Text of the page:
Q: I bought a new ford Mustang Machi full electric car, the sticker said in a fullcharge 211 i am getting 145 . brand new
iwent back to the dealer after 1 week it was 179 miles full charge and they told me because its new it should catch up and then went back the week after and it was 170 miles full charge and the car had 400 miles at the time, they said you have to drive at least 1200 miles for the car to adjust, i texted the sales person and the finance manager / owners daughter she said the car could only give 211 for people who drive no freeway and slowly to a grocery store or similiar, i went back again and the sales manager start resting my miles and made me drive in the slower option of the car and another option called 1 padle drive which is so annoying to drive with but still after 2 month now and 2000 miles full charge is 145 miles and they told me to charge only %80 so around 125 miles now and the battery low alaram go at 50 so i only get 75 miles per charge which is a joke . i need to return my car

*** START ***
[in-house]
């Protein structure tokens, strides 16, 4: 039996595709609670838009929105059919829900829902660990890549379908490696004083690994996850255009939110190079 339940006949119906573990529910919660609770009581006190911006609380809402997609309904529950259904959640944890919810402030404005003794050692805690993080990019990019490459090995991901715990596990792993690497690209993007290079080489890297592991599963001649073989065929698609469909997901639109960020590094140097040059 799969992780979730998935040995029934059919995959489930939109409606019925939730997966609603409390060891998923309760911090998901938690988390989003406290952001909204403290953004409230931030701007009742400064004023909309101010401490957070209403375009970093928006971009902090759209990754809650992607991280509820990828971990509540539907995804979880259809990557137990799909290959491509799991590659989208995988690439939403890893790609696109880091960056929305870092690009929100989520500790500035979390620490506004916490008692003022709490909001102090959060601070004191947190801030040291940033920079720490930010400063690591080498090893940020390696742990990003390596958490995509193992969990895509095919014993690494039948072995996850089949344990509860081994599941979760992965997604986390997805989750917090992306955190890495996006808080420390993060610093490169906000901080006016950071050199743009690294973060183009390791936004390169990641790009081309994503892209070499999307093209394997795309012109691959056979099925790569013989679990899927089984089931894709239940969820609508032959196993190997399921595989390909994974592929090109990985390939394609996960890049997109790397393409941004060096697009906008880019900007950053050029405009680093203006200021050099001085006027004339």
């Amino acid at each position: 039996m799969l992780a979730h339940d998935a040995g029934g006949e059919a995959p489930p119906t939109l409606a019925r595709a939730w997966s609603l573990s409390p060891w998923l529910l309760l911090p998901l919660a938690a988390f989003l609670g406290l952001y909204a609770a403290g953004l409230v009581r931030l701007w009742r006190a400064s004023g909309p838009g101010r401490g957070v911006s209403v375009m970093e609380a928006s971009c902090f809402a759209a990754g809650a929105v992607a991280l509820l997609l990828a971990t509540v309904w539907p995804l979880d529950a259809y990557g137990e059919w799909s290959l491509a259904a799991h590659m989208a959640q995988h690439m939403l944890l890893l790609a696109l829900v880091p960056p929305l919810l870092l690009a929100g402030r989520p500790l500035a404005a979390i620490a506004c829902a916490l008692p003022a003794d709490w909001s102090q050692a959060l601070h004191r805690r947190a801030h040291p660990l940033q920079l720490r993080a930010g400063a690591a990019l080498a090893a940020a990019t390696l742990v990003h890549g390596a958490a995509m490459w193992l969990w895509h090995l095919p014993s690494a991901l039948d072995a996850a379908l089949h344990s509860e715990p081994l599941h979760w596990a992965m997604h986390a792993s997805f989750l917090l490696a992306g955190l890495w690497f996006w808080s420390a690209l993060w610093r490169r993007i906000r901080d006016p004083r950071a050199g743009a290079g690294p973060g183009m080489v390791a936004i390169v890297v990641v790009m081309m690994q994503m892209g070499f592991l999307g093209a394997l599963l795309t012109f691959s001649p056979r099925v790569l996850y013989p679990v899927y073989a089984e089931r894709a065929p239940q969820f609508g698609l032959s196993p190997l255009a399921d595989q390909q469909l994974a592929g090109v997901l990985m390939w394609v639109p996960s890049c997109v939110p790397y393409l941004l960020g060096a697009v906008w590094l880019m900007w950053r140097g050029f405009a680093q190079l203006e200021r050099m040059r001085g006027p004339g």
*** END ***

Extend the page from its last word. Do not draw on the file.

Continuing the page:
I think a lot of lemon law attorneys would consider taking this case.
To me, your life is much simpler if you SELL the vehicle now, since it is likely worth
as much or more than what you paid for it and then just buy a different one.
Either way, I hope it works out for you.
If the vehicle is not defective (i.e. a lemon) yet it is not performing as it is advertised to perform, that could give rise false advertising claims. Your basic description of the facts doesn't provide enough information to know one way or the other. You could have a problem if your only basis for assessing the vehicle's fuel economy was the Monroney sticker on the window. Because those stickers are a federal requirement, it can be difficult to base a lawsuit on the representations made on the window sticker. But if there were other ways in which Ford or the dealer advertised the vehicle's economy in a way that went beyond what is on the window sticker, then you might be able to state a claim for false or misleading advertising based on those advertisements.
These kinds of cases can be very complicated, and you should talk to a lawyer who works consumer cases, probably on a class-action basis, and who could advise you after you provide more details. If you do, make sure you bring a copy of your purchase agreement so you can determine if you were forced to sign a class action waiver as a condition of purchasing the car.
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